Our multiplex world of discerning consumers is getting used to having what they consume laid out clearly and categorized. Literature is no different. Since the time of the ancient Greeks, when Aristotle proclaimed in his Poetics that poetry could be categorized into many “species”, critics have endeavored to label art to help the “commoner” interpret it.

Defining Genre

The word “genre” comes from the French word for “kind” or “gender” and provides a loose set of criteria for a category of composition. People in the book industry often use it to categorize literature.

“Genre” is notoriously difficult to define. For instance, what kinds of literary form should properly be called genres? Poetry is generally thought of as a literary “mode”, being too broad and too varied to be called a “genre”. The various types and forms of poetry are more properly called genres, such as the epic or the lyric.

A genre can be defined either by the formal properties of the work, or by its subject matter. A poem can be called a sonnet if it is 14 lines long, or described as an elegy if it speaks of the death of a loved or admired person.

Although genres are not precisely definable, genre considerations are one of the most important factors in determining what a person will see or read. Many genres have built-in audiences and corresponding publications that support them, such as magazines and websites. Some people think that books and movies that are difficult to categorize into a genre are likely to be less successful commercially. They’re probably right. And this is why we do it.

So, if you haven’t figured out what “genre” your writing falls under, start figuring it out now; your future publisher and marketer will want to know because they, in turn, have to tell their distributor and bookseller where to shelve the book. This is why you need to do this; the alternative is leaving it to Jack in the marketing department who may not have even read your book, but used the cover picture to figure it out. Yikes!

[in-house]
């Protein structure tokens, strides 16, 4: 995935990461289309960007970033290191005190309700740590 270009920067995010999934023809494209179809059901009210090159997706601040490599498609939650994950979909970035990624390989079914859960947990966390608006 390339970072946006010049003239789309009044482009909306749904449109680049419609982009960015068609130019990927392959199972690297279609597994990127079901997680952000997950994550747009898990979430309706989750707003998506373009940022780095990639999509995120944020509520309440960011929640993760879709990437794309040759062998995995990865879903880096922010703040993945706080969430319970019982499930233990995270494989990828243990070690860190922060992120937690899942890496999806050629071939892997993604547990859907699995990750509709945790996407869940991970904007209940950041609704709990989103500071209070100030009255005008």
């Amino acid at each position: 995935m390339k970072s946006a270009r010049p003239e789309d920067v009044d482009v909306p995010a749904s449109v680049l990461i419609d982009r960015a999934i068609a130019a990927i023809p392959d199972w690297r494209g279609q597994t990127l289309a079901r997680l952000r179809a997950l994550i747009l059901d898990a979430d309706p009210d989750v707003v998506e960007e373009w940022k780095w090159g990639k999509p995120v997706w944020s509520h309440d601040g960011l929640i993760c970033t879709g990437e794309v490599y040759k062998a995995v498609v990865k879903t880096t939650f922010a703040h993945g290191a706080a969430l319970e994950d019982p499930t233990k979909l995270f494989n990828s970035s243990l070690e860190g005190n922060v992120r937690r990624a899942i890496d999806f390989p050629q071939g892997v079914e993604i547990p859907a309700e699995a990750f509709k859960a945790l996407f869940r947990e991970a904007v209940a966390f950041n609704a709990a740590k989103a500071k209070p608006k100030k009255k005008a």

Genre Categories

Today’s Teacher provides the following list for genres in literature:

  • Biography/autobiography
  • Fantasy
  • Historical Fiction
  • Myths & Legends
  • Poetry
  • Science Fiction
  • Fairy Tales
  • Folk Tales
  • Mystery
  • Realistic Fiction
  • Non-Fiction
  • Short stories

They were pretty good in identifying the major genres but they missed Romance, Westerns, Horror, Erotica, Literary Fiction, Humor, and Young Adult (if you want to call that a genre). The point I’m making is that each person is bound to come up with a different list of genre categories. Go to five of your favorite bookstores (not just the chain stores, but the independent bookstores) and see for yourself how the professionals do it. It’s a miserable confusing mess. I’ve seen science fiction thrown in with fantasy and the whole category called “fantasy”. I’ve seen Diana Gabaldon’s historical time traveler series shelved under romance, mainstream and science fiction or fantasy depending on the bookstore. In truth, it’s all of these. Which brings us to cross-genre literature.

Crossing the Genre Lines

“Cross-genre”, also called “slipstream” or “interstitial fiction” or “fabulation”, is most commonly defined as fiction that crosses genre boundaries. Unless you’re Bruce Sterling, that is, who defines slipstream as: